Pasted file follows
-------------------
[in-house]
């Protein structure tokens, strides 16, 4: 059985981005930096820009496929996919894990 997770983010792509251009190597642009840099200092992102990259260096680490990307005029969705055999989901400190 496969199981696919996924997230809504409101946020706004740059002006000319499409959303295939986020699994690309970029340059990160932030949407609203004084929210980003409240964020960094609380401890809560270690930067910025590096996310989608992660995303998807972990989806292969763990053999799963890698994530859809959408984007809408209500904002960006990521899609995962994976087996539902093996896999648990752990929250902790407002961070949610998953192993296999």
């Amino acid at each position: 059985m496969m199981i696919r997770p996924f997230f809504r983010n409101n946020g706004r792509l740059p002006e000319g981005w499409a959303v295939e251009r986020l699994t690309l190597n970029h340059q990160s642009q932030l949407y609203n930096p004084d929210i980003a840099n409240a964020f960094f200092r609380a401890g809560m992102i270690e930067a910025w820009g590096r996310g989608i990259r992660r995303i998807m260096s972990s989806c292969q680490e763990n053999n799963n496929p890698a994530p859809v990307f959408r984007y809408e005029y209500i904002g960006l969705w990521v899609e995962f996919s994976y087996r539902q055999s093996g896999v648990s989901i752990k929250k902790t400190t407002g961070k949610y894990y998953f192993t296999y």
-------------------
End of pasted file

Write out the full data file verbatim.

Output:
[in-house]
């Protein structure tokens, strides 16, 4: 059985981005930096820009496929996919894990 997770983010792509251009190597642009840099200092992102990259260096680490990307005029969705055999989901400190 496969199981696919996924997230809504409101946020706004740059002006000319499409959303295939986020699994690309970029340059990160932030949407609203004084929210980003409240964020960094609380401890809560270690930067910025590096996310989608992660995303998807972990989806292969763990053999799963890698994530859809959408984007809408209500904002960006990521899609995962994976087996539902093996896999648990752990929250902790407002961070949610998953192993296999």
């Amino acid at each position: 059985m496969m199981i696919r997770p996924f997230f809504r983010n409101n946020g706004r792509l740059p002006e000319g981005w499409a959303v295939e251009r986020l699994t690309l190597n970029h340059q990160s642009q932030l949407y609203n930096p004084d929210i980003a840099n409240a964020f960094f200092r609380a401890g809560m992102i270690e930067a910025w820009g590096r996310g989608i990259r992660r995303i998807m260096s972990s989806c292969q680490e763990n053999n799963n496929p890698a994530p859809v990307f959408r984007y809408e005029y209500i904002g960006l969705w990521v899609e995962f996919s994976y087996r539902q055999s093996g896999v648990s989901i752990k929250k902790t400190t407002g961070k949610y894990y998953f192993t296999y």